A method for computing the likelihood of a set of sequences assuming a phylogenetic network as an evolutionary hypothesis is presented. The approach applies directed graphical models to sequence evolution on networks and is a natural generalization of earlier work by Felsenstein on evolutionary trees, including it as a special case. The likelihood computation involves several steps. First, the phylogenetic network is rooted to form a directed acyclic graph (DAG). Then, applying standard models for nucleotide/amino acid substitution, the DAG is converted into a Bayesian network from which the joint probability distribution involving all nodes of the network can be directly read. The joint probability is explicitly dependent on branch lengths and on recombination parameters (prior probability of a parent sequence). The likelihood of the data assuming no knowledge of hidden nodes is obtained by marginalization, i.e., by summing over all combinations of unknown states. As the number of terms increases exponentially with the number of hidden nodes, a Markov chain Monte Carlo procedure (Gibbs sampling) is used to accurately approximate the likelihood by summing over the most important states only. Investigating a human T-cell lymphotropic virus (HTLV) data set and optimizing both branch lengths and recombination parameters, we find that the likelihood of a corresponding phylogenetic network outperforms a set of competing evolutionary trees. In general, except for the case of a tree, the likelihood of a network will be dependent on the choice of the root, even if a reversible model of substitution is applied. Thus, the method also provides a way in which to root a phylogenetic network by choosing a node that produces a most likely network.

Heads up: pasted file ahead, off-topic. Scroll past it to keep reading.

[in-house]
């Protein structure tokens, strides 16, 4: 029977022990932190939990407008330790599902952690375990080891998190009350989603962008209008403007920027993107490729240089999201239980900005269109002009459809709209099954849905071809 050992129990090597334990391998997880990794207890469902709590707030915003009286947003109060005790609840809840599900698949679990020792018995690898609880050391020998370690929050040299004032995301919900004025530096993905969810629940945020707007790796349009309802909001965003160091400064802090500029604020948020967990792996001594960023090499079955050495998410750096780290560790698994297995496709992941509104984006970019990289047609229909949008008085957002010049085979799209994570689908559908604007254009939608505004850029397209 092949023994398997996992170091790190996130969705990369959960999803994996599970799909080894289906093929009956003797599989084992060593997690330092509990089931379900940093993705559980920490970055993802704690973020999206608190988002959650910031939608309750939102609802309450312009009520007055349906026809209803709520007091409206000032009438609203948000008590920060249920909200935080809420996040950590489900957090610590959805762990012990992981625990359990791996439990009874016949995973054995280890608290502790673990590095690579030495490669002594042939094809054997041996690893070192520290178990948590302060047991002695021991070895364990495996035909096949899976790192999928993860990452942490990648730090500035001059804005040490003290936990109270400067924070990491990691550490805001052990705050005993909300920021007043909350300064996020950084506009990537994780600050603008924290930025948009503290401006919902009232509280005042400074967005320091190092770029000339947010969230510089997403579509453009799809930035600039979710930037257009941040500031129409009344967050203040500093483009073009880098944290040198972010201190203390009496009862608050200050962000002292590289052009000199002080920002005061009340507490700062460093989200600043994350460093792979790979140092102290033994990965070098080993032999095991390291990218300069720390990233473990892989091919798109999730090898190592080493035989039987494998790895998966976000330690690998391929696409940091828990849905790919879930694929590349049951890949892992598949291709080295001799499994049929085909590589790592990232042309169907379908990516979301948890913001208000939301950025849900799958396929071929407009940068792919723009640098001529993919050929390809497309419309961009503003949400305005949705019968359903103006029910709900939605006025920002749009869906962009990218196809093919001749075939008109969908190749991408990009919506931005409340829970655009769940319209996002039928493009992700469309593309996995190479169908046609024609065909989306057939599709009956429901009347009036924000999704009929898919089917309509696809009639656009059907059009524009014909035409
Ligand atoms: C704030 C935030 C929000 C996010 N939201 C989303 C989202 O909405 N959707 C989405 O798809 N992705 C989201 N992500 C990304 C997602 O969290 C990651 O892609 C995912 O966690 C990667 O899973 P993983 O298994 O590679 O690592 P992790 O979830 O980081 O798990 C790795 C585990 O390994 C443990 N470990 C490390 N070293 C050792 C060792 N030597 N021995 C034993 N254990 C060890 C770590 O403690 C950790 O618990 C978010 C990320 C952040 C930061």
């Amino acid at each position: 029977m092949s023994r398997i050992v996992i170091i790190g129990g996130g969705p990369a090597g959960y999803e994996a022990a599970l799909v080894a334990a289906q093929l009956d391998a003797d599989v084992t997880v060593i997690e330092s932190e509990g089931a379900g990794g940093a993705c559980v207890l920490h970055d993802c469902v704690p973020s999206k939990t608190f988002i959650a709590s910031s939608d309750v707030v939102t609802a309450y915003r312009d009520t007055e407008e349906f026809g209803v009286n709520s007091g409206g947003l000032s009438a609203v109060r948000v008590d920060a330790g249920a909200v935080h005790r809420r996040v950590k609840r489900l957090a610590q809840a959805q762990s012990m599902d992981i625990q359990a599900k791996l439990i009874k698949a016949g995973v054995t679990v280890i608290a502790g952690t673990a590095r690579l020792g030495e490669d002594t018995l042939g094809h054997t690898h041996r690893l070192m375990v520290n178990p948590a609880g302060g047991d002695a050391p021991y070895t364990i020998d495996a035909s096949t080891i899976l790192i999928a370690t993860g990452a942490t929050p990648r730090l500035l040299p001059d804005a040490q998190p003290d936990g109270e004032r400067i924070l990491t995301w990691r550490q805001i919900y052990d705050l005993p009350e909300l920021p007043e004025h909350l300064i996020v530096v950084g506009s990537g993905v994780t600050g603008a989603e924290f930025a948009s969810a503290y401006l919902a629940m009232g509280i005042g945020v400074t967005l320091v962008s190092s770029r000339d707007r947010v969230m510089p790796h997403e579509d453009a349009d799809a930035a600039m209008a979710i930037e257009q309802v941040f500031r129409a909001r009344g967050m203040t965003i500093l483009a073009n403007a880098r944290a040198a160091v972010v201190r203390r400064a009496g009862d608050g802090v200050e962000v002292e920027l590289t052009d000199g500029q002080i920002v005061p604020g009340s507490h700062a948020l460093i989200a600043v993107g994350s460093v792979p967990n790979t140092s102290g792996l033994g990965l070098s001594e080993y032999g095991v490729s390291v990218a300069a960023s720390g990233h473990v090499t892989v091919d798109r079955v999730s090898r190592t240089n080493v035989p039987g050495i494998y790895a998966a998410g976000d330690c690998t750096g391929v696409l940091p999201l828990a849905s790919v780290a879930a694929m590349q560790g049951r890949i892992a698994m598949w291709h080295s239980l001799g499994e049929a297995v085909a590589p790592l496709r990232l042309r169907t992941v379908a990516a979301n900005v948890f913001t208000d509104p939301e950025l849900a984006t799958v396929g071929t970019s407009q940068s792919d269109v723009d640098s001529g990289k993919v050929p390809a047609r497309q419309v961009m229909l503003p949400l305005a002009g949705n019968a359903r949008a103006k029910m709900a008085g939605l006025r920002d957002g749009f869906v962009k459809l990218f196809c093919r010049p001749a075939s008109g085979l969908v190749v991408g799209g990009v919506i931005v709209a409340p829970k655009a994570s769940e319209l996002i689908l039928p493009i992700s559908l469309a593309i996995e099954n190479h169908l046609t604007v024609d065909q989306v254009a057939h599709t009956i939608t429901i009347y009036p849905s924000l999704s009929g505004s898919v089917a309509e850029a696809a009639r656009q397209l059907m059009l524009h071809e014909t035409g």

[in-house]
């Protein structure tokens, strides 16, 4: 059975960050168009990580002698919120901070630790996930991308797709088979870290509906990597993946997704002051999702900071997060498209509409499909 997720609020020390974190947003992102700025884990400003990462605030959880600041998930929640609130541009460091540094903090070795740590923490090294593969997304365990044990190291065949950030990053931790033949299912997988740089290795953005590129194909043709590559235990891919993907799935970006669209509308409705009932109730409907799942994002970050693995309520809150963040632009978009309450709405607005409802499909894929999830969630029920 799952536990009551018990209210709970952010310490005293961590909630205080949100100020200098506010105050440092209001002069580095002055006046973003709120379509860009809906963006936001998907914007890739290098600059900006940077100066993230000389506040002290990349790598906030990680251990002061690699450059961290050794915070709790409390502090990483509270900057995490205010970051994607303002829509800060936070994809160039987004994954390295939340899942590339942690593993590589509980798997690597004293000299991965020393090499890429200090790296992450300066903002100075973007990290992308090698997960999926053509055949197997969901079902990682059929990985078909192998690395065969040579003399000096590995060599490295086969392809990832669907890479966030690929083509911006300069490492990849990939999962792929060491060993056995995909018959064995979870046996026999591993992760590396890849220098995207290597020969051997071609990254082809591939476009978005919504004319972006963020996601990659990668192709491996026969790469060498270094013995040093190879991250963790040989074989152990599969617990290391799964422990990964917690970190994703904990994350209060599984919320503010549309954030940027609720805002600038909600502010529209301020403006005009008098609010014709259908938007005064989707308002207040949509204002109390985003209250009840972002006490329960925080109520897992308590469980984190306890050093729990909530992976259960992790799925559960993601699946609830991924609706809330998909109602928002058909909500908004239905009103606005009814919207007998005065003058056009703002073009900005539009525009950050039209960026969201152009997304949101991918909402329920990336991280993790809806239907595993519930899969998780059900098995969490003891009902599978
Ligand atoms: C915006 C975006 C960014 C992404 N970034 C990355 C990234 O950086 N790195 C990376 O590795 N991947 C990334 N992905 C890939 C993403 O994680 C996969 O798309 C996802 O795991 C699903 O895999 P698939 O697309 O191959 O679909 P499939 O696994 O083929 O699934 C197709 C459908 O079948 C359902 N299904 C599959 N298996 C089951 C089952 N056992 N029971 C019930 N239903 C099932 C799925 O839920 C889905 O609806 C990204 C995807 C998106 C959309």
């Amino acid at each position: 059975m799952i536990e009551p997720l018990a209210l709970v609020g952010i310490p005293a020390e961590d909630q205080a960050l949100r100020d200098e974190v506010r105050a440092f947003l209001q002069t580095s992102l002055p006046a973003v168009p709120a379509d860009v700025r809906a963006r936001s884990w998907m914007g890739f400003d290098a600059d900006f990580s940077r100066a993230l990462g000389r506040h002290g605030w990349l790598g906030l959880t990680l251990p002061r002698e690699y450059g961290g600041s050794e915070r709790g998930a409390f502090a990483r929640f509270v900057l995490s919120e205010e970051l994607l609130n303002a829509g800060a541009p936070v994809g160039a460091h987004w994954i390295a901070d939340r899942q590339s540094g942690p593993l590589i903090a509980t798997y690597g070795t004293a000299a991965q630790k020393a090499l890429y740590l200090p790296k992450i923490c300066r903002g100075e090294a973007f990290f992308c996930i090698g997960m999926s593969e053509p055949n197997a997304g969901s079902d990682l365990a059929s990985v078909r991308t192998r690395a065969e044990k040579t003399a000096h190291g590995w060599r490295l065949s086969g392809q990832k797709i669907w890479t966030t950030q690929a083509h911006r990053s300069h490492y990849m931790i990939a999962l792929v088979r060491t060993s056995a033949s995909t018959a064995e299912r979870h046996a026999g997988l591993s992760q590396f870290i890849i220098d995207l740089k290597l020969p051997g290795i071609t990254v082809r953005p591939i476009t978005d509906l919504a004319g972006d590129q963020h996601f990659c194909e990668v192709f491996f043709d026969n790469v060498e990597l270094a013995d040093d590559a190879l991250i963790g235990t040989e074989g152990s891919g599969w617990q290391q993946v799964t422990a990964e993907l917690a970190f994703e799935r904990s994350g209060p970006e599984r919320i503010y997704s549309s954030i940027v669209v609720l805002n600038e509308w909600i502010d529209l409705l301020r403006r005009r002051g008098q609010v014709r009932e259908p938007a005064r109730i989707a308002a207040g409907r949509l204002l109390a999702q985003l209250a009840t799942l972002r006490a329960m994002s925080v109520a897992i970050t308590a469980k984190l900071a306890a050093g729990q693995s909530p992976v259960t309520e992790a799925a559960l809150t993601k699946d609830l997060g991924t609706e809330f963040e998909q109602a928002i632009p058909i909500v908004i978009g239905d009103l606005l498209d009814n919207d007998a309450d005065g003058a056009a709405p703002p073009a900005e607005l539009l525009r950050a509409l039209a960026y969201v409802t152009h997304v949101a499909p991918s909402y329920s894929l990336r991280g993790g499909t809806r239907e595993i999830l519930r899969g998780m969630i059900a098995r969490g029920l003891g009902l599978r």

|Number of pages||7|
|Journal||Molecular Biology and Evolution|
|Publication status||Published - 2000|